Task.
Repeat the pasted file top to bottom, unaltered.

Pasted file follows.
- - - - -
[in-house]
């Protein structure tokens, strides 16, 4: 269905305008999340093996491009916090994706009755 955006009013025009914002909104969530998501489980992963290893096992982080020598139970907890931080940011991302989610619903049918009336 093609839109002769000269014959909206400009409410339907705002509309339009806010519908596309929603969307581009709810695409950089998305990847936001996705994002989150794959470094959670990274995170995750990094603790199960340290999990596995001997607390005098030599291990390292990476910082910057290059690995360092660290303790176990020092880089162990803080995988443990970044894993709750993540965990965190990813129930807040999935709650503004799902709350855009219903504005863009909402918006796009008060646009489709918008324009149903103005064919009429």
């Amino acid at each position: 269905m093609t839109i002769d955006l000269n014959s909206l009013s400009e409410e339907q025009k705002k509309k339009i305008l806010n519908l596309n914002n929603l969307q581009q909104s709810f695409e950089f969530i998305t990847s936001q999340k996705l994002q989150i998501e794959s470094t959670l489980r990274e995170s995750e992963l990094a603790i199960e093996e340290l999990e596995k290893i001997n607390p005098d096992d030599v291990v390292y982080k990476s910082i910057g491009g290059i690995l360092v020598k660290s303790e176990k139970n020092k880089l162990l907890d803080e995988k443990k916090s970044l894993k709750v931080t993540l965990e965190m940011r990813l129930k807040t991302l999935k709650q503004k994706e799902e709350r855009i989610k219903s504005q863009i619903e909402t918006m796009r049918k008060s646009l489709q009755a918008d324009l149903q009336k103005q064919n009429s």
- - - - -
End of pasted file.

[in-house]
């Protein structure tokens, strides 16, 4: 269905305008999340093996491009916090994706009755 955006009013025009914002909104969530998501489980992963290893096992982080020598139970907890931080940011991302989610619903049918009336 093609839109002769000269014959909206400009409410339907705002509309339009806010519908596309929603969307581009709810695409950089998305990847936001996705994002989150794959470094959670990274995170995750990094603790199960340290999990596995001997607390005098030599291990390292990476910082910057290059690995360092660290303790176990020092880089162990803080995988443990970044894993709750993540965990965190990813129930807040999935709650503004799902709350855009219903504005863009909402918006796009008060646009489709918008324009149903103005064919009429």
């Amino acid at each position: 269905m093609t839109i002769d955006l000269n014959s909206l009013s400009e409410e339907q025009k705002k509309k339009i305008l806010n519908l596309n914002n929603l969307q581009q909104s709810f695409e950089f969530i998305t990847s936001q999340k996705l994002q989150i998501e794959s470094t959670l489980r990274e995170s995750e992963l990094a603790i199960e093996e340290l999990e596995k290893i001997n607390p005098d096992d030599v291990v390292y982080k990476s910082i910057g491009g290059i690995l360092v020598k660290s303790e176990k139970n020092k880089l162990l907890d803080e995988k443990k916090s970044l894993k709750v931080t993540l965990e965190m940011r990813l129930k807040t991302l999935k709650q503004k994706e799902e709350r855009i989610k219903s504005q863009i619903e909402t918006m796009r049918k008060s646009l489709q009755a918008d324009l149903q009336k103005q064919n009429s």